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Review Tue Apr 03 2012

Review: Feed Me @ Congress Theater

The Congress Theater housed a UK dubstep invasion on Saturday night. If you kept reading past the word "dupstep," I'll now attempt to review just what that show was like. However, I feel that given the recent rumblings surrounding the Congress as of late, it's definitely worth addressing the differences that I noticed in the Logan Square venue since it was slapped with an April 17 Deleterious Impact/Public Nuisance Hearing at City Hall.

But first, let's talk about Feed Me. Now, I'm just like a lot of you, Chicago. I came from the land of the two to five hundred-person rock show. So seeing several thousand furry-boot-wearing, pacifier-sucking twenty-somethings bum rush a stage that doesn't actually hold a single instrument is not the norm for me either.

That said, if you can go into a show like this in the right state of mind, it's actually quite fun. If you're easily agitated, I advise you to have a few beers before attending an EDM (electronic dance music) show--preferably not the six-buck Bud Lights that you'll have to shell out for at Congress. Once you get in your groove, it can be a lot like how it was before you were too cool to let loose at your favorite rock shows. Dance, jump around and be merry because chances weigh heavily in your favor that you'll never be the most ridiculous-looking one there.

Feed Me, United Kingdom-bred producer/DJ John Gooch's stage name, took the stage at Congress on Saturday night just after 1am atop a mountainous LED screen-lined tower that resembled a row of pointy, cartoon-like teeth forming a smile reminiscent of a Jack-o-lantern--a play on the tour's "Feed Me With Teeth" name.

After hours of hard-hitting openers like fellow UK based artists Plastician and Skream & Benga, Feed Me was the perfect pace for a well-worn crowd. The trace-like swells that separate his intermittent bass-heavy breakdowns were the perfect breathers for audience members.

Feed Me played a solid 75-minute set, ending with the lead track from his latest EP Feed Me's Escape from Electric Mountain "Trapdoor"--a cut that channels the poppy, vocal-inclusive sound of Benny Bennassi and the aggressive drops found in tracks by artists like Skrillex and 12th Planet.

When Congress Theater's standards as a large-scale music venue came into question in the week or so prior to this show the major concerns that seemed to keep coming up were lack of sound proofing; questionable adequacy of the theater's security; rampant drug use and alcohol consumption by minors within the venue and disgusting bathrooms. In Congress's defense, these issues will challenge any venue that frequently hosts shows of the electronic nature.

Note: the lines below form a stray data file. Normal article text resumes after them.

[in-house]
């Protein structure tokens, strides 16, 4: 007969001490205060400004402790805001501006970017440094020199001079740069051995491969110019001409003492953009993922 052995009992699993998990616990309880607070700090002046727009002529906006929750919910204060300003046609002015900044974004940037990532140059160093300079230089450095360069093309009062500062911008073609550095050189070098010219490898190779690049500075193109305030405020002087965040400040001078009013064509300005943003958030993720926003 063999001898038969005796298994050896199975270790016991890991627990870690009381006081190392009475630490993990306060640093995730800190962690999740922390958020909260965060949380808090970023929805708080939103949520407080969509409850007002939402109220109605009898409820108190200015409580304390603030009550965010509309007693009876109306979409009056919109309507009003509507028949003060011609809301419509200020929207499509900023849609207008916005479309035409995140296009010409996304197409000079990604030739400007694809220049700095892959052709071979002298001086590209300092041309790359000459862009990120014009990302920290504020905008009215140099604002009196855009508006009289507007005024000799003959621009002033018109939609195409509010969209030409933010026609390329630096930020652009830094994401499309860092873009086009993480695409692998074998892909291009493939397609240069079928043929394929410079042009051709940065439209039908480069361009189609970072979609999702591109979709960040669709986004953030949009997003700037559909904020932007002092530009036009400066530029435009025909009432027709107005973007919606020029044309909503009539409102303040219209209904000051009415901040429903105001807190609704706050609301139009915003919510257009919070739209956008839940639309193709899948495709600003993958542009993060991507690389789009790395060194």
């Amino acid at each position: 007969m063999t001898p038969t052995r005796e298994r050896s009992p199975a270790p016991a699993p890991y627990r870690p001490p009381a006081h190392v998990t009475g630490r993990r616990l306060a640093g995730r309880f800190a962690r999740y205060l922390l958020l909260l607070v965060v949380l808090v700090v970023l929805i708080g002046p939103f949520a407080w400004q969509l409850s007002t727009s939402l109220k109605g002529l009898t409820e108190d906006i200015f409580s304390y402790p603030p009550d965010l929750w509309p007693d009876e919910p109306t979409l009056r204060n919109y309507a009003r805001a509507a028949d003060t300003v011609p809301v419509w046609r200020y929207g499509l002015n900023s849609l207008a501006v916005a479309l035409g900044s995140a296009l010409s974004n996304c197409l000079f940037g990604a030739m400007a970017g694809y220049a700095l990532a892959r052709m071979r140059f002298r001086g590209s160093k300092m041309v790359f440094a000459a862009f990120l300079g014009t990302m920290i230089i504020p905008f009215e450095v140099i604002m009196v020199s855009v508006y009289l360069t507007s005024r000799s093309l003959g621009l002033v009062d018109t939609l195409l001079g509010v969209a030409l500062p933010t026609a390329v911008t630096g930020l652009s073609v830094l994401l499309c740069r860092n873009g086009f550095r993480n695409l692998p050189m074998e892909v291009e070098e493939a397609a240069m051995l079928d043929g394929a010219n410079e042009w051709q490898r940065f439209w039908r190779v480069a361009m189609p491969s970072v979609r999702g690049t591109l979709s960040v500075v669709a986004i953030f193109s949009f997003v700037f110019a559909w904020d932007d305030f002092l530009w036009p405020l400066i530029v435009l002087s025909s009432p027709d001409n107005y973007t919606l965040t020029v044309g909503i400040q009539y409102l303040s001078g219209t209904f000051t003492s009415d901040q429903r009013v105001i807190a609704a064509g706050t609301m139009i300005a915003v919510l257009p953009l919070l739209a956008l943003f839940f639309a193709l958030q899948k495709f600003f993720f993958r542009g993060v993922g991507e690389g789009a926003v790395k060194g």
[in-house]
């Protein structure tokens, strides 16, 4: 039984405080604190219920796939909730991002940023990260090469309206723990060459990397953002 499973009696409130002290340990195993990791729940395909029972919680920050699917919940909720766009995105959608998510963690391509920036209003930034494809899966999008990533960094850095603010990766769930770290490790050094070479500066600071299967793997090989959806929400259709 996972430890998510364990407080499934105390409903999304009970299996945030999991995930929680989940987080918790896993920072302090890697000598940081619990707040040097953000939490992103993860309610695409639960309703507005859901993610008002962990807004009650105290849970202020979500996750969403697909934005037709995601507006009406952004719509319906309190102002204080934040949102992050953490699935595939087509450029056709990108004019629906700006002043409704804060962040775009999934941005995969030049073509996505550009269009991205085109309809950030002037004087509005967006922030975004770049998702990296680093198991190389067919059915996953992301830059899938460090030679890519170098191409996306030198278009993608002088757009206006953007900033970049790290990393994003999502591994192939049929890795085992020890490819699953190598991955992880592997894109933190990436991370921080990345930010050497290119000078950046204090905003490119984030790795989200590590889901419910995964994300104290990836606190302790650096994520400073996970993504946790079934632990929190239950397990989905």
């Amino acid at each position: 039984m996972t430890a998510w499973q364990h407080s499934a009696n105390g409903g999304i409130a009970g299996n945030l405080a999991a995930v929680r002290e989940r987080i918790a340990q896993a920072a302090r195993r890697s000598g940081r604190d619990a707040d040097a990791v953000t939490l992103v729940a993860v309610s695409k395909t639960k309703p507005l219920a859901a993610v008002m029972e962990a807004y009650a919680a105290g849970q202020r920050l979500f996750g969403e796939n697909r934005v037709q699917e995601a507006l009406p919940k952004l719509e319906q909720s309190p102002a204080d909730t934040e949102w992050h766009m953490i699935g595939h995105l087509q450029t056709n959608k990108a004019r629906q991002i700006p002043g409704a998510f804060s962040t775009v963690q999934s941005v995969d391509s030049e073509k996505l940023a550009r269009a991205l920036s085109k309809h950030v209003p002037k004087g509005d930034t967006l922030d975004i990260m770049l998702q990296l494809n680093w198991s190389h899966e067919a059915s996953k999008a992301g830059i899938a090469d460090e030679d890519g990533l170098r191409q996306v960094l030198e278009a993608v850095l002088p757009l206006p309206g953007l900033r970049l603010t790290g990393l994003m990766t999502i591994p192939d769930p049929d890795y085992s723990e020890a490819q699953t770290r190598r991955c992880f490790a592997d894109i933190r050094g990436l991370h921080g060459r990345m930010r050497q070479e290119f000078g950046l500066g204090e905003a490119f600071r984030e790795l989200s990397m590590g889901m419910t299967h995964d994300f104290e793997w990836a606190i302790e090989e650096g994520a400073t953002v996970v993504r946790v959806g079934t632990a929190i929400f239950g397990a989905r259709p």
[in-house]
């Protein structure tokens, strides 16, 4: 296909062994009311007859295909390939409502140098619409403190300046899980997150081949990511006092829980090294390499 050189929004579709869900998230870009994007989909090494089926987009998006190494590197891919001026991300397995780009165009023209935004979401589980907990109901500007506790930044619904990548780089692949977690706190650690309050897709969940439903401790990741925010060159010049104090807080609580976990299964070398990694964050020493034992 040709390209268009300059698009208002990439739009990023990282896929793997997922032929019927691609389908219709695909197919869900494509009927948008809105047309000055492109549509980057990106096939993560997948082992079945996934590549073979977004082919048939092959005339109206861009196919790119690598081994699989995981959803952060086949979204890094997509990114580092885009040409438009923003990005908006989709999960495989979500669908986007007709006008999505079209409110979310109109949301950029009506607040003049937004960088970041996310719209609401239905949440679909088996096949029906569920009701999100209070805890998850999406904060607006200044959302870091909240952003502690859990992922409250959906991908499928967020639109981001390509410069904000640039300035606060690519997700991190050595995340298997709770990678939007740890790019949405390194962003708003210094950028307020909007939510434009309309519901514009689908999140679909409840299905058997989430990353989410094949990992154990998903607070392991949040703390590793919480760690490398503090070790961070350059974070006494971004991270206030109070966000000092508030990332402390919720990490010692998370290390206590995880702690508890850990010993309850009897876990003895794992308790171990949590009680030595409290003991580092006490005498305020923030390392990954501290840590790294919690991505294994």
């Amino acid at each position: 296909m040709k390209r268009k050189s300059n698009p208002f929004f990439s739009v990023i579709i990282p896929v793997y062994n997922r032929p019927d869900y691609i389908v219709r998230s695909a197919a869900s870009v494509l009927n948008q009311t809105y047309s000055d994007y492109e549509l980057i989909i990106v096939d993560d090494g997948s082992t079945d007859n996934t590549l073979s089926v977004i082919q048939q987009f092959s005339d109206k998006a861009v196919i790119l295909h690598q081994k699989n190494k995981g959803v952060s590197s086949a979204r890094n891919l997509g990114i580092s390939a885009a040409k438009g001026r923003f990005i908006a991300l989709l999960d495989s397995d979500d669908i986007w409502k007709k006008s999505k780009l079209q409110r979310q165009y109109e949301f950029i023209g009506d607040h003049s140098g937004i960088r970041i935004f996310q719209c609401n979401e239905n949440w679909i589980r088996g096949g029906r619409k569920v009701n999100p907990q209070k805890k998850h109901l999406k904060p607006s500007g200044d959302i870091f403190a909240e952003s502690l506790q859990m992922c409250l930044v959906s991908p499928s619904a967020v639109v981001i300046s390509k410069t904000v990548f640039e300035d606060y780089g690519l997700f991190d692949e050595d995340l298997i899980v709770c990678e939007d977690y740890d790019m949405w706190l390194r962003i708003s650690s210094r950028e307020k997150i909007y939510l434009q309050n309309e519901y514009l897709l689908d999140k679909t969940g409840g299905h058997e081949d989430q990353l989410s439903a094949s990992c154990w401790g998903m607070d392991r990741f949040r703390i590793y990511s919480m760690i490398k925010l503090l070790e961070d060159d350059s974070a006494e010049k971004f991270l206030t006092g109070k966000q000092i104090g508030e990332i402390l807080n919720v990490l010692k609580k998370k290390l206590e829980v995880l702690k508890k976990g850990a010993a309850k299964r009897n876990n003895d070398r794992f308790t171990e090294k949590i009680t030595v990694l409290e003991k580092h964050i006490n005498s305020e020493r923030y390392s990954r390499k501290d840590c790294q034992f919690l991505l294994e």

That said, I would never argue that Congress Theater is Chicago's most polished venue. While I can't speak to the noise issue as I've never sat outside the venue during a show, I have seen and hear tales of a fair share of questionable behavior go on within the theater and I do cringe every time I'm forced to use the facilities.

However, be it because of an effort to counteract the hearing that's been brought against the venue or just an ongoing effort to improve, Congress Theater seemed to have really stepped up its game on Saturday night. Right when we walked up there was a swarmed of much more visibly marked security workers hovered around the entrance. My purse search upon entering the venue was even more thorough than usual. Security was a known presence inside, with pairs of guards patrolling the crowd. As for the bathrooms, the attendant kept the floor mopped--a task that's usually disregarded--and I was even handed a fresh roll of TP before entering the stall--a luxury that's been unprecedented there.

Truth be told, I sincerely hope that the Congress Theater and the city can work together to resolve any issues. It could definitely go for some sprucing, but it's a solid venue for artists big enough to draw a crowd of thousands but who want to avoid atmosphere of arena shows.

 
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Ben Sullivan / April 4, 2012 8:45 PM

Chicago is the actually the home of house music and thus THE FIRST CITY EVER IN THE WORLD to host EDM events. If it's foreign here than I don't know what it is everywhere else.

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Feature Thu Dec 31 2015

Our Final Transmission Days

By The Gapers Block Transmission Staff

Transmission staffers share their most cherished memories and moments while writing for Gapers Block.

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